Amanda Garvin was a single 35-year old woman when she bought Lot number 6 in May of 1870 for the sum of $90.00. By 1872, the small, one and a half story wood frame cottage at 114 South Downey Street was built on her property. Herbert “Bertie” Hoover and his older brother Tad would have passed by this cottage on their way to school each day.
The cream-colored Garvin house is a wonderful example of the Gothic Revival style with its steeply pitched roof, gingerbread bargeboard trim, and ornamental arches framing the open front porch. If you’re familiar with Grant Wood’s painting of the pitch-fork holding farmer and his wife called “American Gothic,” you’ll recognize how the Cedar Rapids artist drew inspiration from an eastern Iowa architectural staple.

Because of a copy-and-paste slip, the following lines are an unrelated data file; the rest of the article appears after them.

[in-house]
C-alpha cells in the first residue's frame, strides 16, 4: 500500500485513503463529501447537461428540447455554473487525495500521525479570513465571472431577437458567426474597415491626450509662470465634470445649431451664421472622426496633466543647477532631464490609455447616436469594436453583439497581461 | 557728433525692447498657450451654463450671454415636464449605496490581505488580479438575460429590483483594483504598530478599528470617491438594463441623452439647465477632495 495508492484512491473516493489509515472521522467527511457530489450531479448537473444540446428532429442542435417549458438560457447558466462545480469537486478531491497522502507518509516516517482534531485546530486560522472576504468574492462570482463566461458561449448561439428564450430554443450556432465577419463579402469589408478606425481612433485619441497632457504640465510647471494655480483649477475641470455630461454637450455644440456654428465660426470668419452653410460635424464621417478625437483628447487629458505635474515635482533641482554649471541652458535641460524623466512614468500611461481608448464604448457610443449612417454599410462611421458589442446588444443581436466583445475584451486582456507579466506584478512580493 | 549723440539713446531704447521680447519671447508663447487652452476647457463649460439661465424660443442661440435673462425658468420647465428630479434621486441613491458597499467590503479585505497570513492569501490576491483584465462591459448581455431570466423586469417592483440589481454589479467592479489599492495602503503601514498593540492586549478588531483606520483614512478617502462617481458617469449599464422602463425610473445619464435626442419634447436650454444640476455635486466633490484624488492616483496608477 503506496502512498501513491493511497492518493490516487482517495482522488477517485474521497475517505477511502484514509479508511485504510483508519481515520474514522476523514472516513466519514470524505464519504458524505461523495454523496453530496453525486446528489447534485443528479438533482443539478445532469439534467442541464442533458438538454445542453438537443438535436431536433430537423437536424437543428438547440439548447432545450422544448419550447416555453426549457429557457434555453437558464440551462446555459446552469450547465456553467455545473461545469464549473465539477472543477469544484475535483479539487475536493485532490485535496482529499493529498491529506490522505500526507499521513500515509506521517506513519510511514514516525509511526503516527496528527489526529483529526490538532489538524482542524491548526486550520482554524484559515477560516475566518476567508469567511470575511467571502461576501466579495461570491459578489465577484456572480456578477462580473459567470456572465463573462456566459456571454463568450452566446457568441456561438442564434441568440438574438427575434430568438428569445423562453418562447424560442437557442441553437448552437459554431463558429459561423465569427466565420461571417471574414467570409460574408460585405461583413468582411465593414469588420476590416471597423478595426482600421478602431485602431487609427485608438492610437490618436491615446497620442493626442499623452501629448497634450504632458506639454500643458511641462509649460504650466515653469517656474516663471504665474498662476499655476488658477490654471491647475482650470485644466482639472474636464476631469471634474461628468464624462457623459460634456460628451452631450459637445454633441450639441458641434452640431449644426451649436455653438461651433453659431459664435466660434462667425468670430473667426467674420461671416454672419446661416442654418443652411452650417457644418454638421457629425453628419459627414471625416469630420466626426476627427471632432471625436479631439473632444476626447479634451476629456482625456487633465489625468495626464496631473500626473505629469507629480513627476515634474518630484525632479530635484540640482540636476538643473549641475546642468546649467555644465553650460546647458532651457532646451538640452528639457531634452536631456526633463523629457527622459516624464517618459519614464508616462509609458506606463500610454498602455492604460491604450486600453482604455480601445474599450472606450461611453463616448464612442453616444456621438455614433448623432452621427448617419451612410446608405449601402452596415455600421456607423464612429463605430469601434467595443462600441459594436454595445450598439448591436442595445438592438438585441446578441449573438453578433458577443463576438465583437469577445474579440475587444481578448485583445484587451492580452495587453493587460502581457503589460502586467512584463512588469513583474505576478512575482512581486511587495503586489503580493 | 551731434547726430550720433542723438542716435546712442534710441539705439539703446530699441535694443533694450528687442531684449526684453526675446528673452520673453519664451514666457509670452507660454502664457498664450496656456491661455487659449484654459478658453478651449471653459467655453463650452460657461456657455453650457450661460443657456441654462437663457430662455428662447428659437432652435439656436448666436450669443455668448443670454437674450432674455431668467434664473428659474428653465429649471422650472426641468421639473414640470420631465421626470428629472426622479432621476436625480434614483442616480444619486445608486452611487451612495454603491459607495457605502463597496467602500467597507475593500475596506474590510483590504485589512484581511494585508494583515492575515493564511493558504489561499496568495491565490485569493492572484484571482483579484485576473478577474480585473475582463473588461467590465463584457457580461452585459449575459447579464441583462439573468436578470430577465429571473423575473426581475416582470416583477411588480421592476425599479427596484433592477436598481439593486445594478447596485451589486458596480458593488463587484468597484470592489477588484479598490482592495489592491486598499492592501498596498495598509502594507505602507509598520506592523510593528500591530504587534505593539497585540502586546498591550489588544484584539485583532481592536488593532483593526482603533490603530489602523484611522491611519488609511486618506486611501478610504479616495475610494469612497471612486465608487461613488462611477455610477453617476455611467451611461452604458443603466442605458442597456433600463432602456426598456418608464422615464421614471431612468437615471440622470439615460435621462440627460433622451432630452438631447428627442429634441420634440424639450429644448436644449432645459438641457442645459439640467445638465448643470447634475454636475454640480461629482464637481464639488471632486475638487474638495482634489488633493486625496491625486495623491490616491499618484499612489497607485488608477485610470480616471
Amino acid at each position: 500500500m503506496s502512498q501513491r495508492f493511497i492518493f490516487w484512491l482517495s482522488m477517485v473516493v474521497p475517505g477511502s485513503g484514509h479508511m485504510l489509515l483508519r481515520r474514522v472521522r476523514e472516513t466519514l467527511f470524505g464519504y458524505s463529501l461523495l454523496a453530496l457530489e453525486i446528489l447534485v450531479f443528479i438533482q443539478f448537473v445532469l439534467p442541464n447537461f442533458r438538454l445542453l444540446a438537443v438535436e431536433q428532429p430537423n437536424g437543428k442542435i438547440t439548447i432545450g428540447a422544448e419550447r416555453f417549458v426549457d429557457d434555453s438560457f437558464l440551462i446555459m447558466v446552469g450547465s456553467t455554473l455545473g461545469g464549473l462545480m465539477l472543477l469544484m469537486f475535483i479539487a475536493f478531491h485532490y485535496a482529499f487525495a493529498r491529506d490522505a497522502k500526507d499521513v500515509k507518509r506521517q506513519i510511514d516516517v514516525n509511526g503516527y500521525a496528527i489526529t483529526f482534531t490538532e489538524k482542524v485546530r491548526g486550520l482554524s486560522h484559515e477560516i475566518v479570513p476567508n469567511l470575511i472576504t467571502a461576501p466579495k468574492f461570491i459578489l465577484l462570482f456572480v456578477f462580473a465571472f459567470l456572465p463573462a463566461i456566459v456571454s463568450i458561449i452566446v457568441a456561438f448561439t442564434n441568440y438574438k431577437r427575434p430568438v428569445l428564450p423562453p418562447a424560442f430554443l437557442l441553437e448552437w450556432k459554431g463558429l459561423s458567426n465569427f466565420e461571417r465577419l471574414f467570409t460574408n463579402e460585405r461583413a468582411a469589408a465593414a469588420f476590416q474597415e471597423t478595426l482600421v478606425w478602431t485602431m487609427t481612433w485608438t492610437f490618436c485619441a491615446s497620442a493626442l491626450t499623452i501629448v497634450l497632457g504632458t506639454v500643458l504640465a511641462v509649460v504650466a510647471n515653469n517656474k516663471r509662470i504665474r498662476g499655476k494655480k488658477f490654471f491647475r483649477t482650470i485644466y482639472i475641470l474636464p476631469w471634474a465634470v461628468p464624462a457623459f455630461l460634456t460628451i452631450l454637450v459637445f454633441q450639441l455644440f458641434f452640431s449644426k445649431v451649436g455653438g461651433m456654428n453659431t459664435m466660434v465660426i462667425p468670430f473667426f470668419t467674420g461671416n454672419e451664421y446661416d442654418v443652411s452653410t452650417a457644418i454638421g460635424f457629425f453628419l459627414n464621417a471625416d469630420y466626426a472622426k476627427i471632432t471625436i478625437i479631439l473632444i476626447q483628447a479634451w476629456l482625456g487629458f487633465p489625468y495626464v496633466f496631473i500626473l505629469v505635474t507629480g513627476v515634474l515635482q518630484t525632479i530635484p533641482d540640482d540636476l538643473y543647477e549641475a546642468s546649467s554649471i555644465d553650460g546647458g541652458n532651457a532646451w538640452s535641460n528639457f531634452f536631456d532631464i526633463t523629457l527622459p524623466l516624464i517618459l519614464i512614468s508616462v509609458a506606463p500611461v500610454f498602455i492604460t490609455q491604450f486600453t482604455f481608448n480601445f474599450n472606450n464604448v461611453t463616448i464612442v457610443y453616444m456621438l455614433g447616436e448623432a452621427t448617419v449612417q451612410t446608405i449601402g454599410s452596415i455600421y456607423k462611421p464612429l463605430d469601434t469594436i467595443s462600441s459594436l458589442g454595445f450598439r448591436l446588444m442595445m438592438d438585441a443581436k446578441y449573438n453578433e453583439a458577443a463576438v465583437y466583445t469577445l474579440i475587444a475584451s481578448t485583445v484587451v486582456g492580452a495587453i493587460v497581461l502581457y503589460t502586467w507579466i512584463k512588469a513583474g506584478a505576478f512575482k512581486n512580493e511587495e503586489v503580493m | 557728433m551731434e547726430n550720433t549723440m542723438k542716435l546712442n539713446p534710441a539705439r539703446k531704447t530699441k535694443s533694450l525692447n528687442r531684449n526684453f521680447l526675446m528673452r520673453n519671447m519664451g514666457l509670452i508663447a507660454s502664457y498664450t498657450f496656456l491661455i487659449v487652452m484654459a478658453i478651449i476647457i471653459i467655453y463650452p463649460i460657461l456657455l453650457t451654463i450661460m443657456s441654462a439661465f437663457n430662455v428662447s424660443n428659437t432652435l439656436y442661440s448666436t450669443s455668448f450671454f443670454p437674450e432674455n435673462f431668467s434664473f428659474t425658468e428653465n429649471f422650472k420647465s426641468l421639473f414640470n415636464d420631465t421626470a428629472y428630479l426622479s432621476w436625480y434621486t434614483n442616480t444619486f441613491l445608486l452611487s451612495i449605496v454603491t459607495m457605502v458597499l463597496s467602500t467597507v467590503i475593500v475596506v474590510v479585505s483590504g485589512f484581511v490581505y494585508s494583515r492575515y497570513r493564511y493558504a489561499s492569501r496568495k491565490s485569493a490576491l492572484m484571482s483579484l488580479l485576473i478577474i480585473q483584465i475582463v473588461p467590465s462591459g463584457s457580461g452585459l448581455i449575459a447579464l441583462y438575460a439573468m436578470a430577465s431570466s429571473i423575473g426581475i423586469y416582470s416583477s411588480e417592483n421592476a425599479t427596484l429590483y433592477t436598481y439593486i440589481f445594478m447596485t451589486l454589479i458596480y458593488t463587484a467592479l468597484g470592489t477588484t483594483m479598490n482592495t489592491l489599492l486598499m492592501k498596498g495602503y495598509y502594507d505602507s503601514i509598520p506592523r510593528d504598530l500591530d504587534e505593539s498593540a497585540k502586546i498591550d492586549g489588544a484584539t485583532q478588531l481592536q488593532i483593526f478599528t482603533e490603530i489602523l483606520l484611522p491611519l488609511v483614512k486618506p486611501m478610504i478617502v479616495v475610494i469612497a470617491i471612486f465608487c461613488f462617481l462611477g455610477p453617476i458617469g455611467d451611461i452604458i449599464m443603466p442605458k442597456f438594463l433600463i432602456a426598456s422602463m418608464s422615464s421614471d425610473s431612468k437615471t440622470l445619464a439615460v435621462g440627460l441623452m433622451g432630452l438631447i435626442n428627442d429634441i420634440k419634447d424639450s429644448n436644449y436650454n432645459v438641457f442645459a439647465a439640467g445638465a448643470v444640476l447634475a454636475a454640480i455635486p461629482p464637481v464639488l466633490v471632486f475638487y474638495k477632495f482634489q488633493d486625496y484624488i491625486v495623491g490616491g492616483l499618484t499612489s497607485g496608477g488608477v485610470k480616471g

By 1878, Miss Garvin was using her cottage as a rental property. Two years later, and still single, the U.S. Census showed she was living and working as a housekeeper for the Presbyterian Minister A.M. Heizer and his family. During the fifteen years she owned the property, Amanda Garvin mortgaged it several times. It was however, one time too many. The shed addition on the back of the house, and the hipped-roofed addition on the north side were added a few years after Miss Garvin lost the home to foreclosure in 1885.
Did You Know?
President Hoover's doctor designed an athletic game to keep him fit. "Hooverball" is similar to volleyball, but scored like tennis. Players heave a six-pound medicine ball over the net. More...